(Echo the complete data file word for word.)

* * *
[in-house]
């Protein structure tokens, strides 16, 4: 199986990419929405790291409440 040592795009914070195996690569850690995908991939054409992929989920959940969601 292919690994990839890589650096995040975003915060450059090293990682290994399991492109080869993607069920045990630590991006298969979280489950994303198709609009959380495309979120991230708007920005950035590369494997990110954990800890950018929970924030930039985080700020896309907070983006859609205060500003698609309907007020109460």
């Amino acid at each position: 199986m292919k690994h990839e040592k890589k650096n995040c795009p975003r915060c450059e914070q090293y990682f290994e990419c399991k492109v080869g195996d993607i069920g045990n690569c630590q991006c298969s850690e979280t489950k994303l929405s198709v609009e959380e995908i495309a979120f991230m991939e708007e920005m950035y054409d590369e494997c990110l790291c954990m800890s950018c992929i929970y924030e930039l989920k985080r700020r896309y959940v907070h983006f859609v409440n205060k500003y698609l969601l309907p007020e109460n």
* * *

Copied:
[in-house]
């Protein structure tokens, strides 16, 4: 199986990419929405790291409440 040592795009914070195996690569850690995908991939054409992929989920959940969601 292919690994990839890589650096995040975003915060450059090293990682290994399991492109080869993607069920045990630590991006298969979280489950994303198709609009959380495309979120991230708007920005950035590369494997990110954990800890950018929970924030930039985080700020896309907070983006859609205060500003698609309907007020109460």
């Amino acid at each position: 199986m292919k690994h990839e040592k890589k650096n995040c795009p975003r915060c450059e914070q090293y990682f290994e990419c399991k492109v080869g195996d993607i069920g045990n690569c630590q991006c298969s850690e979280t489950k994303l929405s198709v609009e959380e995908i495309a979120f991230m991939e708007e920005m950035y054409d590369e494997c990110l790291c954990m800890s950018c992929i929970y924030e930039l989920k985080r700020r896309y959940v907070h983006f859609v409440n205060k500003y698609l969601l309907p007020e109460n």